Over the last few weeks, there has been an outdoor exhibition in London called Books about Town. Artists have designed benches based on well known books, and the benches are displayed at various points throughout the city.
Above is the bench dedicated to E. Nesbit’s The Railway Children, situated near the pier in Greenwich. Amazingly, this book, first published in 1905, has never been out of print. But isn’t this like it is now? Surely books published electronically will always be available, and gone are the days when it was virtually impossible to get hold of a book because, quite simply, no one was printing it any more.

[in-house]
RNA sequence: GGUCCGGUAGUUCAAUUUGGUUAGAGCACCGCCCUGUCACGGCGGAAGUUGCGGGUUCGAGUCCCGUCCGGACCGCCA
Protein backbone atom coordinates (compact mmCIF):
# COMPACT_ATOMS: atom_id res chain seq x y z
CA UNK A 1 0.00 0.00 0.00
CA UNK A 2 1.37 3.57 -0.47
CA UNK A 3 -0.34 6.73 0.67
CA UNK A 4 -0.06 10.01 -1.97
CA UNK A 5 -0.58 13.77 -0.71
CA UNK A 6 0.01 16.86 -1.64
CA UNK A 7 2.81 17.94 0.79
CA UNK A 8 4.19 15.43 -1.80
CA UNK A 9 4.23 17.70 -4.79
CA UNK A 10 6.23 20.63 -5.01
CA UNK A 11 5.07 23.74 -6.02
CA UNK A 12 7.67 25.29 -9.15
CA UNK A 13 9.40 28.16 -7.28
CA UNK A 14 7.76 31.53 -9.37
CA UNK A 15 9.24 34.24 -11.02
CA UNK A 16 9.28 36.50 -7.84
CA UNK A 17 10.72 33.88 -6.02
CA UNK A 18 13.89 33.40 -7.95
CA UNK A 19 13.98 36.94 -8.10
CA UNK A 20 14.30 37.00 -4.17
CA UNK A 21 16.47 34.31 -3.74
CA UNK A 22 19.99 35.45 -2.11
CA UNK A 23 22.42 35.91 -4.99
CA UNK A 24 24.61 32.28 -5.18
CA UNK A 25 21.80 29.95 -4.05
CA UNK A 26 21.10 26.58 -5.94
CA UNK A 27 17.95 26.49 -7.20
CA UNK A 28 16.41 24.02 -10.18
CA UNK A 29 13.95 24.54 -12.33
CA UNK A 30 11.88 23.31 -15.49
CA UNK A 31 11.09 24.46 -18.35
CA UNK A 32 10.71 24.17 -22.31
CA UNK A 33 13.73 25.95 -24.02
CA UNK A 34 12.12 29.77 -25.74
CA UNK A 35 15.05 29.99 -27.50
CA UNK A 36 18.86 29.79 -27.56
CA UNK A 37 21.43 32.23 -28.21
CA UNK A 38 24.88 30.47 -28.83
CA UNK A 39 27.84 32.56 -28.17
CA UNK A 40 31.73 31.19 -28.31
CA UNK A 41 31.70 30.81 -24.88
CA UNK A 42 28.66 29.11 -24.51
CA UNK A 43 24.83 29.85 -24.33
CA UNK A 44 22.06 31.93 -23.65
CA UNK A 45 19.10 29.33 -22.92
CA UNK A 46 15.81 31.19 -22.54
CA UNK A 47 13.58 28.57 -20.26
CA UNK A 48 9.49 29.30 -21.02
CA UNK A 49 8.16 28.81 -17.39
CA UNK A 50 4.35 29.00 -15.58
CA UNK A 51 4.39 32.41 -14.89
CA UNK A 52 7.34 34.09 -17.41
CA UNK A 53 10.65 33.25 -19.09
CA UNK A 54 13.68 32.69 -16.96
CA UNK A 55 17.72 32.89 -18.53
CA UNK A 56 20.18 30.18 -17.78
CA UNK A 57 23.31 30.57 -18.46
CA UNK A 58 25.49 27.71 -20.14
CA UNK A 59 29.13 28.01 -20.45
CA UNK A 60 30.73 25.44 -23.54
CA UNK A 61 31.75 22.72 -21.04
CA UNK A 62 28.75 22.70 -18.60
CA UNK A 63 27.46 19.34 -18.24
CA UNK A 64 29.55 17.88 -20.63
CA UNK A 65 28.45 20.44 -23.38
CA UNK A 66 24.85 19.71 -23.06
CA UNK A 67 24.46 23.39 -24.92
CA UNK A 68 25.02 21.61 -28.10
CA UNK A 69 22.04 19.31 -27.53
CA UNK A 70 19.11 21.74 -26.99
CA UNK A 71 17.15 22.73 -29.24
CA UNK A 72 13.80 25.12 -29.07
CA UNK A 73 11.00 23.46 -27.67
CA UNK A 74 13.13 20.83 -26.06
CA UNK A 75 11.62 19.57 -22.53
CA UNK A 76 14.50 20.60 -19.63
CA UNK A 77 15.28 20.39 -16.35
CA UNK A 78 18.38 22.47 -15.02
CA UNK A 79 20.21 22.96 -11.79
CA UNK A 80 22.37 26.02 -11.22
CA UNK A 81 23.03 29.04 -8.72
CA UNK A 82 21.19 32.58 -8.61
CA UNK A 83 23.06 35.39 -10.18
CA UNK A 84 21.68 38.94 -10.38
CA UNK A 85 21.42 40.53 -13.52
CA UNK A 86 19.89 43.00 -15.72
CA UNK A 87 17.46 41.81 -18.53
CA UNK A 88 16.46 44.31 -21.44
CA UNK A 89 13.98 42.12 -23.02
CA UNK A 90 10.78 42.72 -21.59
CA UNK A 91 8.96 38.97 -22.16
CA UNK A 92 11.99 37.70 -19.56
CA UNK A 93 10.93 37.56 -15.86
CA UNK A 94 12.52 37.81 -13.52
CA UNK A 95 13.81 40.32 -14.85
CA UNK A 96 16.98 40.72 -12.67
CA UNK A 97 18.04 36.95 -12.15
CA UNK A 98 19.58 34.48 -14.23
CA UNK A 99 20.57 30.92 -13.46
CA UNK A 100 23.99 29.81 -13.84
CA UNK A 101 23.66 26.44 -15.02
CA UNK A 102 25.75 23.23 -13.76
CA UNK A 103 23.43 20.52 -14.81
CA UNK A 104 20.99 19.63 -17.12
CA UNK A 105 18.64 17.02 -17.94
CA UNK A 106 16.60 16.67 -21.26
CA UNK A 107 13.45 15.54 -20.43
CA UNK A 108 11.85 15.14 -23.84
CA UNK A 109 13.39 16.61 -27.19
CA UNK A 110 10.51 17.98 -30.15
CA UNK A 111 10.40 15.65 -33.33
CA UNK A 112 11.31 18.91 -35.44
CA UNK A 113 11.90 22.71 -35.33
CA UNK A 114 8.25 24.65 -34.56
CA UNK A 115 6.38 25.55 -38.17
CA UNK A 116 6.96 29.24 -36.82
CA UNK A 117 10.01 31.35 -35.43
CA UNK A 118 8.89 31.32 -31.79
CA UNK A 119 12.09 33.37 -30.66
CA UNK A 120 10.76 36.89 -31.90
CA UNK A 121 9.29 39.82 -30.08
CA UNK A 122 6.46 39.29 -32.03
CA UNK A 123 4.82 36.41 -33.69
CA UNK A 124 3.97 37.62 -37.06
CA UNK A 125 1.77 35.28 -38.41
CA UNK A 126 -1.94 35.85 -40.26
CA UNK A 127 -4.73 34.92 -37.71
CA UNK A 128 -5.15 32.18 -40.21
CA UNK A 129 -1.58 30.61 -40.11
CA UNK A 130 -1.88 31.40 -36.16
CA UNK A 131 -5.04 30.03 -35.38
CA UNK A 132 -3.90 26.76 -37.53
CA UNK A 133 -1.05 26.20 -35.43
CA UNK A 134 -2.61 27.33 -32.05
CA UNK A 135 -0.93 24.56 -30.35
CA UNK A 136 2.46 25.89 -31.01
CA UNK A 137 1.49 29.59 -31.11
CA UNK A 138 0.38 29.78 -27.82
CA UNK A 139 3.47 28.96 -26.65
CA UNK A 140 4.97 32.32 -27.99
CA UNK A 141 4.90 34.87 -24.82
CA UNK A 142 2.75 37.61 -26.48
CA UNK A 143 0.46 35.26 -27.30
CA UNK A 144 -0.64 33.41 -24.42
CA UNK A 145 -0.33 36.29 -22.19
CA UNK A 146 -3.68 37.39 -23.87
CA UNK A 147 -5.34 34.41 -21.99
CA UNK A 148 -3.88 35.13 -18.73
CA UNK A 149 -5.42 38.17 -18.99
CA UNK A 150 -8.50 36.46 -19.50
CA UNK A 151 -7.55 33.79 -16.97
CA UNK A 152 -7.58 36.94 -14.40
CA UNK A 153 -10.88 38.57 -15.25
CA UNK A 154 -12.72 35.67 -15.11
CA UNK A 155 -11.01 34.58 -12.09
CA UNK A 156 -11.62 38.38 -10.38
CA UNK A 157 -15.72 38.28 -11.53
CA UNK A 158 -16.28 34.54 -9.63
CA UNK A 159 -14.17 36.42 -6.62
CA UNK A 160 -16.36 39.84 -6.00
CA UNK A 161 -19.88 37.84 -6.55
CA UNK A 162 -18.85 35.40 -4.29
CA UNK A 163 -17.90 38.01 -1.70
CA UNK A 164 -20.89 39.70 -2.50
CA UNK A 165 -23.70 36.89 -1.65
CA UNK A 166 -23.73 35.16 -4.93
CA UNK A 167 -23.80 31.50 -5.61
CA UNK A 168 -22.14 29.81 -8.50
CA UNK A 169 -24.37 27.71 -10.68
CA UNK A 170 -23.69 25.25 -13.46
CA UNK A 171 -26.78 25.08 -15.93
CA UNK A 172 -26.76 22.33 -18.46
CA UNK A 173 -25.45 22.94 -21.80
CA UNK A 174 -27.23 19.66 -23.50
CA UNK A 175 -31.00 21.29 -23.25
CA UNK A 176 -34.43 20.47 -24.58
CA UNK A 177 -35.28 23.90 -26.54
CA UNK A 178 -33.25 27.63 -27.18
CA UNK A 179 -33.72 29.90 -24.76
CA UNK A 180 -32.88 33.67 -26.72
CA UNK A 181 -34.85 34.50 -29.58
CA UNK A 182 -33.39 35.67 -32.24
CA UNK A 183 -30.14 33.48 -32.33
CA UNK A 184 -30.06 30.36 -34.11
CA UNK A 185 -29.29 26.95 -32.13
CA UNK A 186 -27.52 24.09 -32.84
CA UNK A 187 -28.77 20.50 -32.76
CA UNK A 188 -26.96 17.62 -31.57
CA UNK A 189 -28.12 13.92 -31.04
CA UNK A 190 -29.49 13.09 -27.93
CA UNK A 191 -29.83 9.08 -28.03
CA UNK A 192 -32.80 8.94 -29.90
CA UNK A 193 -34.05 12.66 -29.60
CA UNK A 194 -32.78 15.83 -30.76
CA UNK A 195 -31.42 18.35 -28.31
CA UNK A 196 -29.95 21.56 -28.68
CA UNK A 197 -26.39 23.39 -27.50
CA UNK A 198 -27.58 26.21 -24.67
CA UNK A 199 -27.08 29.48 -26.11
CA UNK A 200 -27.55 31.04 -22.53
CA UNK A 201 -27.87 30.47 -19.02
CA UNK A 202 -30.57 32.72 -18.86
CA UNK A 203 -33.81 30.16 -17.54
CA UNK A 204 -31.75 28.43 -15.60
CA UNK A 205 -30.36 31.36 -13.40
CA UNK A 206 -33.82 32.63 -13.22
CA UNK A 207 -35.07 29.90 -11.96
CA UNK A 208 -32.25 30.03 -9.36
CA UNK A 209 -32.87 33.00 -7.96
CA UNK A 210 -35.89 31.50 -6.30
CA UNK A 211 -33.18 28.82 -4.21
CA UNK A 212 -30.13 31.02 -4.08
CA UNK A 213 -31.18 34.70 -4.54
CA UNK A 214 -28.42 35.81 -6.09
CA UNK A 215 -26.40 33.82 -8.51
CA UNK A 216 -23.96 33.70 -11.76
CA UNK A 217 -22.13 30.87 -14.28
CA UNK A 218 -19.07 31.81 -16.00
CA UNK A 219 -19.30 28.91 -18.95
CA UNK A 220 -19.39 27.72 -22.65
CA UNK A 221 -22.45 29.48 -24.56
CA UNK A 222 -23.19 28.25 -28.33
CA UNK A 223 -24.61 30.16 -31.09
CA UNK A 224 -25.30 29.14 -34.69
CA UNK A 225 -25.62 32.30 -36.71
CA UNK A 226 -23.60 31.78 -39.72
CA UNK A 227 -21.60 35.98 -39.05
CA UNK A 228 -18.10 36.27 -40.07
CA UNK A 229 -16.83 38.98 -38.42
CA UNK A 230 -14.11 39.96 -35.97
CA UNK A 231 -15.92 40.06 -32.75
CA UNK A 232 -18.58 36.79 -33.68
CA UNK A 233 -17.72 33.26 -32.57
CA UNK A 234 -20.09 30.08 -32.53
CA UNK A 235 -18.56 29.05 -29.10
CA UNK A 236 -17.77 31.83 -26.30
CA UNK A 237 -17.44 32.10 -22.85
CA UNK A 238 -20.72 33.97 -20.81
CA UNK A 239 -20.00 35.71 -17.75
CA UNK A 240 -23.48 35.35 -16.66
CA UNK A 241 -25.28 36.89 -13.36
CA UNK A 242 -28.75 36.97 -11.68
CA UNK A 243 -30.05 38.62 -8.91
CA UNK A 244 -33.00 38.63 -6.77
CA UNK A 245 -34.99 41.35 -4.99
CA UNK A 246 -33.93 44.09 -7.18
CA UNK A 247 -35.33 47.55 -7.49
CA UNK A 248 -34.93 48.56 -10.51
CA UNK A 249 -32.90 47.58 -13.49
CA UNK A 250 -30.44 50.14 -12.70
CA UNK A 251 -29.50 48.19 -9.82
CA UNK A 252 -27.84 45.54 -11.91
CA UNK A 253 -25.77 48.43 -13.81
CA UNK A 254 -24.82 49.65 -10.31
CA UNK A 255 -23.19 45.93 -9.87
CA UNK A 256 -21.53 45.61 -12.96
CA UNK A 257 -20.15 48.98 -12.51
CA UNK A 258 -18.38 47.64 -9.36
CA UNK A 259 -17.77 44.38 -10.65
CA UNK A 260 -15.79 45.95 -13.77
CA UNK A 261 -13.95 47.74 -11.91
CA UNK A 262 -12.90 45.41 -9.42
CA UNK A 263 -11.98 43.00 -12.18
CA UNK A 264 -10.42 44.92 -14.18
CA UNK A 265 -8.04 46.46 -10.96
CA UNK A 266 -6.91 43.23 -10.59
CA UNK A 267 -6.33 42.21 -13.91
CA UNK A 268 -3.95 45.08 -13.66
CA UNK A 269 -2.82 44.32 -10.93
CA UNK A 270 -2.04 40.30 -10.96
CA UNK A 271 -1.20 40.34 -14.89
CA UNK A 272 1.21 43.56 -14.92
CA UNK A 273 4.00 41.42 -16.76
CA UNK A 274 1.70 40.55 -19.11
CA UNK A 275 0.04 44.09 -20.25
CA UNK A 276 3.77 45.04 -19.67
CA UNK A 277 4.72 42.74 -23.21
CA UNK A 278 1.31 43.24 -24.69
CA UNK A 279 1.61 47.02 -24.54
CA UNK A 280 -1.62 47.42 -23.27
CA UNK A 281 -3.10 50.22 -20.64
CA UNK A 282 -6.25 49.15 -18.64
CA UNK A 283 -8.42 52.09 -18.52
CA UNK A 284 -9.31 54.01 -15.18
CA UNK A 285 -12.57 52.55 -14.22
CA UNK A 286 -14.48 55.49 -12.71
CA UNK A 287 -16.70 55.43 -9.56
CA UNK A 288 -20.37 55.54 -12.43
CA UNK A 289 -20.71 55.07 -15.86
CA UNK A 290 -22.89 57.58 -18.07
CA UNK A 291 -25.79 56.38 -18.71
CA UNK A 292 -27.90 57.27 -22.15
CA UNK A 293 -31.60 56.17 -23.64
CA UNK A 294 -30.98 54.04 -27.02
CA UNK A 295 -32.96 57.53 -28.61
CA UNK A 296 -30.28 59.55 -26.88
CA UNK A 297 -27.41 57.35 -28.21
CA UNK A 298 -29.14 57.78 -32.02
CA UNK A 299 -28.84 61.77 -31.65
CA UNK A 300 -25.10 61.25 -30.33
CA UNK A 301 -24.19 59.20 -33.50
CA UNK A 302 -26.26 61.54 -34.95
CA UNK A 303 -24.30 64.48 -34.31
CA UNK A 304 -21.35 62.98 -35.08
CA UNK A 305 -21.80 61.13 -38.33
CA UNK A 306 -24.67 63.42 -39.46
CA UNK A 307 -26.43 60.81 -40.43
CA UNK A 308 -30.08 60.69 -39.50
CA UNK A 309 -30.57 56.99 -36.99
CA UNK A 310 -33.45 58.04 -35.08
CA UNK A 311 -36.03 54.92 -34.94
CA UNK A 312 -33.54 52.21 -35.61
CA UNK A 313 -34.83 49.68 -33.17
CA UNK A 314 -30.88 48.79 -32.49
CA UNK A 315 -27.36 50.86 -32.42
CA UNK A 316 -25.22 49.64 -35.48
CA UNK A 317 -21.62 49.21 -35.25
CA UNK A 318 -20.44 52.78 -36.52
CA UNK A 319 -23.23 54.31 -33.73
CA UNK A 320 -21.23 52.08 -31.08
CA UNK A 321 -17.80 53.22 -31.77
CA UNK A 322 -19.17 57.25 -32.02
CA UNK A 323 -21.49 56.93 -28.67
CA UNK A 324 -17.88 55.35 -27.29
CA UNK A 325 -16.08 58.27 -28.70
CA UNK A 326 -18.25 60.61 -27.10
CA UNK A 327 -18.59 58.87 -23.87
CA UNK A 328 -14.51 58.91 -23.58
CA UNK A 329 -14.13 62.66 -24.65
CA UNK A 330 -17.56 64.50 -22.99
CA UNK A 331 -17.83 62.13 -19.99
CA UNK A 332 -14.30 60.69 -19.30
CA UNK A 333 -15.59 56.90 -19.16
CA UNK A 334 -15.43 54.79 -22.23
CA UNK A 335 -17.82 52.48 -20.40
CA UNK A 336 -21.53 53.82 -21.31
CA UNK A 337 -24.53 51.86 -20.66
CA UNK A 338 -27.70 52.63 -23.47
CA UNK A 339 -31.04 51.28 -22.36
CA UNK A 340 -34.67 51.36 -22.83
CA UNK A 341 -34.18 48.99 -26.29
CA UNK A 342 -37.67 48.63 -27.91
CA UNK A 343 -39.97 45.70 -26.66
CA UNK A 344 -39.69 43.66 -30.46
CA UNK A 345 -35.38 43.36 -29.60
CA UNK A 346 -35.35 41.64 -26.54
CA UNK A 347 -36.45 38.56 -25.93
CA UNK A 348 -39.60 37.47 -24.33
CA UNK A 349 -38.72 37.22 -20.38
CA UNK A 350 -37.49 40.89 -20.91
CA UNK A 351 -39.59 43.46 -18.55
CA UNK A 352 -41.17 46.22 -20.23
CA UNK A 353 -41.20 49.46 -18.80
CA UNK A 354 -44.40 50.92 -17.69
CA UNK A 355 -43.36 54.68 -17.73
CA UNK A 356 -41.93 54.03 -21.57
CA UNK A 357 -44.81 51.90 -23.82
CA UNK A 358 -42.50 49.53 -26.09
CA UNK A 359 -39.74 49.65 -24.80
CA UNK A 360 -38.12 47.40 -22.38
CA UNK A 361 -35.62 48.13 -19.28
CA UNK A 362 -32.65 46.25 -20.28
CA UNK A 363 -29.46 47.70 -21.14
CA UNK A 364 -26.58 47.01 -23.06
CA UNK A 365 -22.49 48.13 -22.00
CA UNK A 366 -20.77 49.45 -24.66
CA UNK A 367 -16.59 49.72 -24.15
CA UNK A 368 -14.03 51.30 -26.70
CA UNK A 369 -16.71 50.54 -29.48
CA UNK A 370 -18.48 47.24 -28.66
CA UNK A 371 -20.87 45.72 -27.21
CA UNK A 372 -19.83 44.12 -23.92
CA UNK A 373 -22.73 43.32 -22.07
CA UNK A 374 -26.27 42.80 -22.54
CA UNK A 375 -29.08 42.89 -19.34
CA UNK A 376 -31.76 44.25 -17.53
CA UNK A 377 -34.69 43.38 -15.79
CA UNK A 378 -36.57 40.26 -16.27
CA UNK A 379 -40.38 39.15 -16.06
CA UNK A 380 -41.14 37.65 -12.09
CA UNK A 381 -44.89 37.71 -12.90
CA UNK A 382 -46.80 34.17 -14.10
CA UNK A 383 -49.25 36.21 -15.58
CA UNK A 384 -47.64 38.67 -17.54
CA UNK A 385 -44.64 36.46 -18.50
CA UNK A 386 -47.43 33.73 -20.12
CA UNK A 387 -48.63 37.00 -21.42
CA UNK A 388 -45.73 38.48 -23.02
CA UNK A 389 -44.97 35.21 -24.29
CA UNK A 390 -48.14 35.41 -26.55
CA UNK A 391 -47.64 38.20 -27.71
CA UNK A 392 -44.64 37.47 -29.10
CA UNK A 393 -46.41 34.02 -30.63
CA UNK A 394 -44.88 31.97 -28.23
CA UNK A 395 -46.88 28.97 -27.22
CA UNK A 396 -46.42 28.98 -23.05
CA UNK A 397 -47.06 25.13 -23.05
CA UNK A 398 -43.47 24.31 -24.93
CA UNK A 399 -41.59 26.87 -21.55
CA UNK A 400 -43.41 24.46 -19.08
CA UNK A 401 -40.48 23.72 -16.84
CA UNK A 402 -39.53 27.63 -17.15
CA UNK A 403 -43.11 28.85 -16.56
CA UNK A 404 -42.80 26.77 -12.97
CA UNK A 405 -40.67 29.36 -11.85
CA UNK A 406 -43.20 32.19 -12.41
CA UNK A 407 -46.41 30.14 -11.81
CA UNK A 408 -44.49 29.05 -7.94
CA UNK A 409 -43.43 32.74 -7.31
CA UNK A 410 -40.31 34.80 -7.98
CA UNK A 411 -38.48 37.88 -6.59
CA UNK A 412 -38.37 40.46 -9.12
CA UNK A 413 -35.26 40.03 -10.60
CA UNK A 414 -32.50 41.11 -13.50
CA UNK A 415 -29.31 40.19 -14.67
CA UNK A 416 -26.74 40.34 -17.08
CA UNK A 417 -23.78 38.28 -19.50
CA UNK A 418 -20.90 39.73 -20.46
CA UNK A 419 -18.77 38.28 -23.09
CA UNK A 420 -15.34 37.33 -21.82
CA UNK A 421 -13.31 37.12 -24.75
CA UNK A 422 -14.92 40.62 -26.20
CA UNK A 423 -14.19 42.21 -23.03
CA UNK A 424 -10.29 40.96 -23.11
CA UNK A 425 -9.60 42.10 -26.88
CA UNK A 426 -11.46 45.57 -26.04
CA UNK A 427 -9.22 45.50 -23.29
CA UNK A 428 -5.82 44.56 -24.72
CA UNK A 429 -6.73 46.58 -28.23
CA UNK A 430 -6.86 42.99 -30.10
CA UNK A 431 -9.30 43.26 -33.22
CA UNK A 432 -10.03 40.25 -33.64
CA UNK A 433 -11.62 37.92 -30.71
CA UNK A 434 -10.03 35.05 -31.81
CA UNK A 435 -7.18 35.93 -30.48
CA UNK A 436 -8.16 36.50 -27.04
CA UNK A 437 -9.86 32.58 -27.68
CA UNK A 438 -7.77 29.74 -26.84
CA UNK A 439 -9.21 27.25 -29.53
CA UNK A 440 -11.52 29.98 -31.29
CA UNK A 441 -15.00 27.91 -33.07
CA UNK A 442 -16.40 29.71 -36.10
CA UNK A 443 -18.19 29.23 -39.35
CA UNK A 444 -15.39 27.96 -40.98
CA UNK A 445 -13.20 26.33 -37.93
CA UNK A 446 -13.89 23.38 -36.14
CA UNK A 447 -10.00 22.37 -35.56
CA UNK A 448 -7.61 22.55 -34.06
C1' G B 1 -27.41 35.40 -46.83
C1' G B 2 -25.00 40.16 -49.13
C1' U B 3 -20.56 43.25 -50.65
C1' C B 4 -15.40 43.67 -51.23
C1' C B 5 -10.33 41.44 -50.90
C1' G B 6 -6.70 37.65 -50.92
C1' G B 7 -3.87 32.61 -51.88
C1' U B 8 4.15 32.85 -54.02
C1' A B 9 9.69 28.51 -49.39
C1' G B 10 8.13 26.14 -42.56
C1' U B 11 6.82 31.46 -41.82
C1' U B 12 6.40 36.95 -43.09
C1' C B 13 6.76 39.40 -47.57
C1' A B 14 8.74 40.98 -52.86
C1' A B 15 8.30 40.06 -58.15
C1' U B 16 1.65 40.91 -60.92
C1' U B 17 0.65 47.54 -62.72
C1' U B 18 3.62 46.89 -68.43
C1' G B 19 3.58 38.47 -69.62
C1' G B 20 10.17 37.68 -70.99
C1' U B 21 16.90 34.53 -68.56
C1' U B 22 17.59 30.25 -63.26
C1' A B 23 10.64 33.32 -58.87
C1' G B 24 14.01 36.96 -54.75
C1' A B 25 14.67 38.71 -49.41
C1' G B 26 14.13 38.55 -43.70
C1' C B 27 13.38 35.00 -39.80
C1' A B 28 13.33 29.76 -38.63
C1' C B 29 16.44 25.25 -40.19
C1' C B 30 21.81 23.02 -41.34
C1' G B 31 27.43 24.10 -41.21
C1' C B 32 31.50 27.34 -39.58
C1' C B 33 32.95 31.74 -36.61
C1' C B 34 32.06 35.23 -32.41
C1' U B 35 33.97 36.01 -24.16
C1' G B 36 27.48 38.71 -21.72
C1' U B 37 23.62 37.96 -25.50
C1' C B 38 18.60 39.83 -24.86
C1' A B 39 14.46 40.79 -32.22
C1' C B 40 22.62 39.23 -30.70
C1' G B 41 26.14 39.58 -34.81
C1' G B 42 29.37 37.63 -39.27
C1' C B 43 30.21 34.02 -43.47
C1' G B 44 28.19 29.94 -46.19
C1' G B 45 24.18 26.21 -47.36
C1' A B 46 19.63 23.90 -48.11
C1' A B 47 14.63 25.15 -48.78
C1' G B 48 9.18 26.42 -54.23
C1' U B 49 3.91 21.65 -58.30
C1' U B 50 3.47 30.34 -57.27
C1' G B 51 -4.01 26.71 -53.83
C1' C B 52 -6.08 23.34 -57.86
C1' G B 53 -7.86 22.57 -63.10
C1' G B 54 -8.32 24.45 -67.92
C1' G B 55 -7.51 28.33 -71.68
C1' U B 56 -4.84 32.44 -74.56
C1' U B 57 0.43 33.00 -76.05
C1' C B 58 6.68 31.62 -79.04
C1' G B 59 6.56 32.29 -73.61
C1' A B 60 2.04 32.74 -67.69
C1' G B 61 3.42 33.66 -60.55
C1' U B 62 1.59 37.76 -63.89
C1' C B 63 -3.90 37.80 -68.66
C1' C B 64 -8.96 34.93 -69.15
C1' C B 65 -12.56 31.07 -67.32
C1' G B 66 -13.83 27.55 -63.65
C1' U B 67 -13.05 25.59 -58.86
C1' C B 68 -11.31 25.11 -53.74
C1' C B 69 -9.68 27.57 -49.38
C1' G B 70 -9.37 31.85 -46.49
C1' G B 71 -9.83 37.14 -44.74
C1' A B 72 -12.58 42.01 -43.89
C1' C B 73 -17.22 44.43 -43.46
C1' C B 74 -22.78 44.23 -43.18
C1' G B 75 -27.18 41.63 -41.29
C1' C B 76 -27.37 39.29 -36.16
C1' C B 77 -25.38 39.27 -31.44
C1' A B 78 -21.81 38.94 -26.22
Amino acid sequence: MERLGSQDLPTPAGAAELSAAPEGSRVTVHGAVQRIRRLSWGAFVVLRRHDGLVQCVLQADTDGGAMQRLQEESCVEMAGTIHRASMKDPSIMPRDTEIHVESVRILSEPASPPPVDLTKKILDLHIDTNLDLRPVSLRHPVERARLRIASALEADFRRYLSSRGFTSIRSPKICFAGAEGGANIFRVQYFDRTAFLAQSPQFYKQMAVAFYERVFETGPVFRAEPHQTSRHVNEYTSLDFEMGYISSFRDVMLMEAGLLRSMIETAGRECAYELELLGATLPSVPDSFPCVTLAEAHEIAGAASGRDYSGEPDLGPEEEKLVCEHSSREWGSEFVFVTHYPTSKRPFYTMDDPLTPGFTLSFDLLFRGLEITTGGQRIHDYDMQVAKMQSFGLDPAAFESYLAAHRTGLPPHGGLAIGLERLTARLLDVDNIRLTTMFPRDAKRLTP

Quite a few times recently, I have wanted a book quickly because something has reminded me of it or I’ve wanted to look something up, and I’ve found that, thanks to the dedication of people working for organisations like Project Gutenberg, I’ve been able to download it almost as soon as the thought has crossed my mind. Yes, of course I like the feel of a real book in my hands, but there is no doubt that ebooks have their uses!
Below, however, is a bench in honour of a book that probably doesn’t lend itself so well to epublishing. I have happy memories of reading The Gruffalo to my daughter when she was little and we would both marvel at its glorious pictures.